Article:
William J. Hughes Technical Center
As the FAA's scientific research, development and test base, our engineers and scientists, along with our partners from the aviation industry, academia, other government agencies and international air navigation service providers, support NAS advancement through research, development, testing, evaluation and integration of systems and capabilities. The key to our continued success relies upon the expertise and passion of our diverse workforce of approximately 4,500 aviation professionals.
The Technical Center is located 10 miles northwest of Atlantic City and covers more than 5,000 acres. Our approximately 250 buildings of various sizes house 500,000 square feet of laboratory space containing unique, specialized laboratories engaged in research, development, testing, and evaluation.
The Technical Center started in 1958 as the National Aviation Facilities Experimental Center (NAFEC) in the former Naval Air Station, in Atlantic City, New Jersey. The Navy conducted significant research on jet engines, night fighter operations, and countermeasure aircraft. In 1980, the FAA changed the name from NAFEC to the FAA Technical Center. It was renamed in 1996 in honor of Ambassador William J. Hughes, a former member of Congress and long-time ardent supporter of the Technical Center.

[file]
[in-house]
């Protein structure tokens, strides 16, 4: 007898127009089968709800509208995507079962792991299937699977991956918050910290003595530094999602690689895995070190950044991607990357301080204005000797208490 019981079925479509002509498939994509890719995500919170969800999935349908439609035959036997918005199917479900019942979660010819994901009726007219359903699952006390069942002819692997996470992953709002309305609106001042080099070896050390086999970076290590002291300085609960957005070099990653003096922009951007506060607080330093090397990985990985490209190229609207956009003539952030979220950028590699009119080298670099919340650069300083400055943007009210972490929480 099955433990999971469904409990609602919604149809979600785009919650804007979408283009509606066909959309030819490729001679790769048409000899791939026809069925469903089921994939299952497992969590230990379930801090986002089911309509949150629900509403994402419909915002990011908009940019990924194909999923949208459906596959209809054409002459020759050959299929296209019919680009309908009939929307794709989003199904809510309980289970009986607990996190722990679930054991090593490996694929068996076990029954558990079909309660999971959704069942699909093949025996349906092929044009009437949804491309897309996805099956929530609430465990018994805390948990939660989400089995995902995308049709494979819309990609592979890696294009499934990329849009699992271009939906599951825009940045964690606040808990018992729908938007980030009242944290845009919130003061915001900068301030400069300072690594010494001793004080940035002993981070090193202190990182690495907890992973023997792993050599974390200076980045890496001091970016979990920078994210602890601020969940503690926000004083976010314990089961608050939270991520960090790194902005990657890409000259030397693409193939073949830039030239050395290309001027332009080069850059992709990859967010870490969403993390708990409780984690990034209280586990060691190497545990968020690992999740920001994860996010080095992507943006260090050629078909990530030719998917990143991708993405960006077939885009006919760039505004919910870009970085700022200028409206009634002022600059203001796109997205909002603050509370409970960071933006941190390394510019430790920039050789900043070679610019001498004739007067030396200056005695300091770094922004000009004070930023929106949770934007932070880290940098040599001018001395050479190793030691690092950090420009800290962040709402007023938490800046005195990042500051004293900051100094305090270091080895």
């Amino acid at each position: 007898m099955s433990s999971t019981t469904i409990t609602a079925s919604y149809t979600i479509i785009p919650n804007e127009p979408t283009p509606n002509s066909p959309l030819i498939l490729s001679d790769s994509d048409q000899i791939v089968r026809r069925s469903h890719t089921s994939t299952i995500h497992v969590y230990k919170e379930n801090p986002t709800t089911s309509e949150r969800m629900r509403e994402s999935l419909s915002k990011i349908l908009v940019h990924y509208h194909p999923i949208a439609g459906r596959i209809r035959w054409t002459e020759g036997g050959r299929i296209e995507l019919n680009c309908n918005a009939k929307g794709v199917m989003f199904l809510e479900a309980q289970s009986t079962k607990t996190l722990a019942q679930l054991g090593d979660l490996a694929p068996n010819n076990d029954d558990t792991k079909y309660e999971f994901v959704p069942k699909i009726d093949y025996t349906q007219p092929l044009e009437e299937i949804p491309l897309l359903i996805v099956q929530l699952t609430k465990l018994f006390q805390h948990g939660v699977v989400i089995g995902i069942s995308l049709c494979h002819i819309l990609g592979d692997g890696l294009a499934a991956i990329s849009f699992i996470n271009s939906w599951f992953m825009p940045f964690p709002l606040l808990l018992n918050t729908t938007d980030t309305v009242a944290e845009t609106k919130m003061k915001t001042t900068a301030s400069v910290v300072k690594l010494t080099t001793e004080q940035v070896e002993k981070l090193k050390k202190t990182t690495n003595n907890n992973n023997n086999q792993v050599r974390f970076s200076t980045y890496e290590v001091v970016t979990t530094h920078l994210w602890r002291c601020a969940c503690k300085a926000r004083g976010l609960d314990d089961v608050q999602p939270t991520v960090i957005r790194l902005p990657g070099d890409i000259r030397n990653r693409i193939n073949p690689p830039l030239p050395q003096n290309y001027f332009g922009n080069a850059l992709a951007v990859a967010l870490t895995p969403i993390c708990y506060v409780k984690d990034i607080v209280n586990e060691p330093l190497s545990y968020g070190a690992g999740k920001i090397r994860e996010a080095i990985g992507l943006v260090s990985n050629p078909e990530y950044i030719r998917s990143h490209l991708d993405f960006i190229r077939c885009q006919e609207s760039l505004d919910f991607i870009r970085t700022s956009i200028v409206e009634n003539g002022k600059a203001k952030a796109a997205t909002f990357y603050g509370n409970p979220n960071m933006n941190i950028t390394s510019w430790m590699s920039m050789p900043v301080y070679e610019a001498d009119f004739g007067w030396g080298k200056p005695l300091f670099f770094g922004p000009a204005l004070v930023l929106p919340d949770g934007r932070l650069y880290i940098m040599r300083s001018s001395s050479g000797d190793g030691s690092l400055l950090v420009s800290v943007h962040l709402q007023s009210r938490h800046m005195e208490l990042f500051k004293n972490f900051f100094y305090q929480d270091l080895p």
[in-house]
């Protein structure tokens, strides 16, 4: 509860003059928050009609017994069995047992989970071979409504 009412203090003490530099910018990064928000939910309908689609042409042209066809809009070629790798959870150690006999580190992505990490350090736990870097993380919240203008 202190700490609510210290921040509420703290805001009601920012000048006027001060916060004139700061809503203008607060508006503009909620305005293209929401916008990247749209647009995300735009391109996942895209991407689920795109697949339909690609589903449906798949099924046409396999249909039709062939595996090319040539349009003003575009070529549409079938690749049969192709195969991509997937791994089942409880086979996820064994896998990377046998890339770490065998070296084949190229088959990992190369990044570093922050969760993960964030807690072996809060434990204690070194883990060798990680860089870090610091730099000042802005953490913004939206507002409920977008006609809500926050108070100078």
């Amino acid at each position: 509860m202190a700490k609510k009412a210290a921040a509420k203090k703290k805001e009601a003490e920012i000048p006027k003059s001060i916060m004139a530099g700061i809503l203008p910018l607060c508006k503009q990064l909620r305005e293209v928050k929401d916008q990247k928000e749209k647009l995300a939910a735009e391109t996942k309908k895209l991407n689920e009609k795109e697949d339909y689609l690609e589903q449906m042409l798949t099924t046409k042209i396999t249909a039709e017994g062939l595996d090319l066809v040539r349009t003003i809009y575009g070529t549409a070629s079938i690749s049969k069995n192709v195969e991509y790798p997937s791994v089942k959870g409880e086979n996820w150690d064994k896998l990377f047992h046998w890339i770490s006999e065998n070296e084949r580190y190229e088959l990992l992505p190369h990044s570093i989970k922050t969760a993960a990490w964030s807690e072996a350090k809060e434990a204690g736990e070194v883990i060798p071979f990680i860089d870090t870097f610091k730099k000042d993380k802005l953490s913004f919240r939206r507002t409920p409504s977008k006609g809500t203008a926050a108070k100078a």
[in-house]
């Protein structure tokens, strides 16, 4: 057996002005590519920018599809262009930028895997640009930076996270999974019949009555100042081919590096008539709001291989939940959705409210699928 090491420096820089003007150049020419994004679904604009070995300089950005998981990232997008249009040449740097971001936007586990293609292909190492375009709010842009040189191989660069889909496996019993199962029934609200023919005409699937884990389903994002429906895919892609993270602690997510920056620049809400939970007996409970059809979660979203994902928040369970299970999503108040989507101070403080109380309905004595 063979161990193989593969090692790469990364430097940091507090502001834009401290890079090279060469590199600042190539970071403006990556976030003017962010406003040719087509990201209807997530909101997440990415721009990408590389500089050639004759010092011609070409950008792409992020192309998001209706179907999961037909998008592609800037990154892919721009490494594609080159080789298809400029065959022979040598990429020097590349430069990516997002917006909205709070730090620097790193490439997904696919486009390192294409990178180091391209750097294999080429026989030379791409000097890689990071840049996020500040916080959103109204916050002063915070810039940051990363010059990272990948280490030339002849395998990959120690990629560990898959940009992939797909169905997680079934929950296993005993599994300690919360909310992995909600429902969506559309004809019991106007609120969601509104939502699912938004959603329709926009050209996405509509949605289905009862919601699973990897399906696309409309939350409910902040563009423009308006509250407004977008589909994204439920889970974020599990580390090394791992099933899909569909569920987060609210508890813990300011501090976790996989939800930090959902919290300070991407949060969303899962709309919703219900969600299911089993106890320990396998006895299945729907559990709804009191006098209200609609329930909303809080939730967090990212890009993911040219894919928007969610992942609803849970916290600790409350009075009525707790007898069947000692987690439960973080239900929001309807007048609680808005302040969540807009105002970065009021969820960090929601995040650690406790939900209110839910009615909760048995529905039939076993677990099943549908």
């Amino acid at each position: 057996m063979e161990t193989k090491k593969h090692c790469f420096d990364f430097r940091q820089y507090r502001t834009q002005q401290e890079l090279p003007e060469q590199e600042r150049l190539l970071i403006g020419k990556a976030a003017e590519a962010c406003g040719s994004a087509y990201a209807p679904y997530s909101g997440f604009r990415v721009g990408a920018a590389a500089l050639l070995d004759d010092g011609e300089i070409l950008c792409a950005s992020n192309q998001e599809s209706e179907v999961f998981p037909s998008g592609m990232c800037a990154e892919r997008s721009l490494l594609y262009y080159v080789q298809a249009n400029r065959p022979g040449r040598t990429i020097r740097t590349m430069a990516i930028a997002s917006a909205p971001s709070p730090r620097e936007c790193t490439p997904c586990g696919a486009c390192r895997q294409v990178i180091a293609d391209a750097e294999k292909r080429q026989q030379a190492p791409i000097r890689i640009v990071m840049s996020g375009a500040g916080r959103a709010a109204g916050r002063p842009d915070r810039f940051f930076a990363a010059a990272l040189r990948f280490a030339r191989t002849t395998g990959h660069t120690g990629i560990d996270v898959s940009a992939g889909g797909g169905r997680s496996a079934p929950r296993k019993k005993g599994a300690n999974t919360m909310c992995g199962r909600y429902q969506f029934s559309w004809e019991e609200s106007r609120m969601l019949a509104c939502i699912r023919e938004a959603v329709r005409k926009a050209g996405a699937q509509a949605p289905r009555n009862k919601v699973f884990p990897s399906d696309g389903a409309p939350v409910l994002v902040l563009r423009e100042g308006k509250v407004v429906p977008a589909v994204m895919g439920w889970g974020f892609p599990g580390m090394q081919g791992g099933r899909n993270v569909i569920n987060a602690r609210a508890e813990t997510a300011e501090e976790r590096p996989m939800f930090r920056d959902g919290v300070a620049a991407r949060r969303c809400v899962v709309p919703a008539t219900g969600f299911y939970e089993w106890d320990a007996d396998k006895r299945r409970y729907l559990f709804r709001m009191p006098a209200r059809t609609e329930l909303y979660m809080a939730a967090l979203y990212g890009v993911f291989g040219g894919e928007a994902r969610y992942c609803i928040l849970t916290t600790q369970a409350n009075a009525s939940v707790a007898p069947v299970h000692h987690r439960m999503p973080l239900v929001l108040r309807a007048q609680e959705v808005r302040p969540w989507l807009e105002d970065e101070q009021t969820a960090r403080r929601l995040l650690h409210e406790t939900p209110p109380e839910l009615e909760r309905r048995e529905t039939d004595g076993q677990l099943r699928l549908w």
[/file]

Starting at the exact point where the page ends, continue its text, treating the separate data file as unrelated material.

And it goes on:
There is a long history of high-technology laboratories in New Jersey. People like Alexander Graham-Bell, Thomas Edison, and David Sarnoff invented the very concept of industrial laboratories in New Jersey.
The FAA Technical Center continues this history by being the only national laboratory of its type in the United States. What makes it unique is the laboratories themselves. We lead National Airspace System (NAS) research, development, test, and evaluation because of our laboratories. Every fundamental improvement in the NAS, from 1958 to the present, has been developed or tested here.
We test capabilities and systems in our labs and use them to sustain the air traffic management system through system upgrades and improvements. Most of the Technical Center work requires a laboratory that simulates operational capabilities in the NAS. Our technical staff performs careful and thorough verification and validation activities to ensure changes to the system are operationally suitable and safe before they are deployed.
In short, we build the future while keeping the NAS up and running.